National Poetry Month: A Conversation With Citizen Cope
April 22, 2019
Speaking to us from Oregon while on tour, Clarence Greenwood (better known as Citizen Cope) has a lot on his mind. From modest upbringings in rural Texas to personal tragedy and making it in the music industry, Citizen Cope’s life can only be described through his own poetry and songwriting (the two should be considered mutually exclusive). In honor of National Poetry Month, The 10,000 delves into the life and lyrics of one of America’s great contemporary poets.
How did you first get involved with poetry and songwriting?
My mother would have me memorize poems in exchange for giving me permission to do something I wanted to do… . There was this poem by Robert Lewis Stephenson called “The Land of Counterpane” which I loved. I also remember loving Robert Frost’s “The Road Less Traveled.” But when I was 18, my great uncle who was like a father figure to me passed away, which spurred poetry. It just came out of me, elusive and mysterious – it was an especially hard loss for me, also because his passing brought up a lot of other stuff. So when I started writing poems after his funeral I was surprised, because the words seemed to flow so freely. It was automatic – I just couldn’t stop writing. Eventually I realized I had something I was good at, which was a great revelation for me considering I wasn’t a good student and didn’t test well. Sure I played guitar, but I didn’t have anything I felt particularly good at or passionate about, so when I had that experience with poetry, it stuck.
How did your poems eventually translate into songs and music?
The genesis of my music are my lyrics. I got into drum machines and I learned how to sample, eventually learning how to form and structure a song. I always wanted to have a strong point of view and the importance of conveying that in the lyrics has always been important to my music. Eventually I was able to retain lyrics in my head – the process became so inherent. The poems have always been different to the songs, especially in terms of my process. Songwriting for me typically starts with an instrument, then a melody – lyrics are secondary, whereas my poems flow freely and unobstructed from melodic frameworks.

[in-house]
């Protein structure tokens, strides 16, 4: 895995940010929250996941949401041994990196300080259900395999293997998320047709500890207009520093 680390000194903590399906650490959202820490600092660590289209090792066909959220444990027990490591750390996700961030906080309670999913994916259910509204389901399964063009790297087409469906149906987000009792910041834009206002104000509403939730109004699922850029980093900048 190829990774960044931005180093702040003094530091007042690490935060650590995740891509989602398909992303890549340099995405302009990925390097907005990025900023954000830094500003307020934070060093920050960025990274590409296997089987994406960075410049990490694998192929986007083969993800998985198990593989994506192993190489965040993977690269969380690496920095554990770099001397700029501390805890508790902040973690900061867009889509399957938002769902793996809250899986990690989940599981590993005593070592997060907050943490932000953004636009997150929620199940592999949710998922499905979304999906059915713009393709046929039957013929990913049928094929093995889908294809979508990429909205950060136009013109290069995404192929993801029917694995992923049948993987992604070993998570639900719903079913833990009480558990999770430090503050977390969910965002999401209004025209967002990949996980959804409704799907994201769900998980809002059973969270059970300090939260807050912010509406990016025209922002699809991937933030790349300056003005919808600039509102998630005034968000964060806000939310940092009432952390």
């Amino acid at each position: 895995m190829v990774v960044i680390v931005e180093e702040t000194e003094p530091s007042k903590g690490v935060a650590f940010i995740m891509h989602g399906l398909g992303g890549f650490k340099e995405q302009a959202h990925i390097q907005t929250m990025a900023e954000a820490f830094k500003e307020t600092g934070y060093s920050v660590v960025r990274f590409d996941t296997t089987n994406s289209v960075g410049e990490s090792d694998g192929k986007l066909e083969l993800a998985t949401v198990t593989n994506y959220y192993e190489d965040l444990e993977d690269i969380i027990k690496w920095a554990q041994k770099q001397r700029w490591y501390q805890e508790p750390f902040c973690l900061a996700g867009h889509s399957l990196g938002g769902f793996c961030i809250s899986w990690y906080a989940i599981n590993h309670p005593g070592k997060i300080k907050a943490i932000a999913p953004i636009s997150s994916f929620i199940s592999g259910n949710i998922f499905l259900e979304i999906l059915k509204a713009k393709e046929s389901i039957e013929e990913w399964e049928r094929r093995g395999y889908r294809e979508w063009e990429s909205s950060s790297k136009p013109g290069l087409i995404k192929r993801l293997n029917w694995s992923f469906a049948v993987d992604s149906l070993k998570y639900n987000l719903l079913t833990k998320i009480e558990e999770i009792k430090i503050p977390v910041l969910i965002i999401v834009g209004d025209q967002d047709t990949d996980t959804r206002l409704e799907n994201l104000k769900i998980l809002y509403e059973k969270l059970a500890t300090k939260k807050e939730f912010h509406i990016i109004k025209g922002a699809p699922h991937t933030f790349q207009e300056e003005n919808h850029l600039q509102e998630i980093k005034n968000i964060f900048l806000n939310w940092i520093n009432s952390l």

Tell us about the songs on Heroin and Helicopters as this is your first release in 6 years. What’s the general vibe and is there an overall theme?
I got the name from Carlos Santana who told me to stay away from “The two H’s,” heroin and helicopters, which feels relevant in our current climate of opioid abuse in America along with this insta-society where everyone feels they need to rush to get ahead without really enjoying the process of the journey. For me a record should carry the pulse of current culture and community.
What are some of your career highlights to-date?
It’s funny because everything is a step, and there’s a bunch of little steps that lead to something great. I suppose the first time I felt goosebumps and tears was when I was writing something that I knew was going to be good. Then the first time I got a record deal was incredible, and when I recorded “If There’s Love” I felt a moment of peace knowing I would no longer have financial concerns, that I will be OK based off of my craft. As an artist you have to take on the role of CEO. There are things I had to figure out for myself, based not only on the talent I possess but also on shrewd business acumen. A promoter friend of mine gave me some good advice, telling me that making it in the industry is about talent, perseverance and a little bit of luck.
How did your name “Citizen Cope” come to be?
I was making demos and was wondering what to call myself. My nickname growing up was Cope (short for Copeland, my middle name), and I had heard of Citizen Kane but hadn’t seen the movie, so I naturally became Citizen Cope. I only recently saw the movie and thought it was amazing. Your name in many ways defines and shapes who you are. Coping has been a common theme of my life… Perhaps I should have named my daughter Thrive!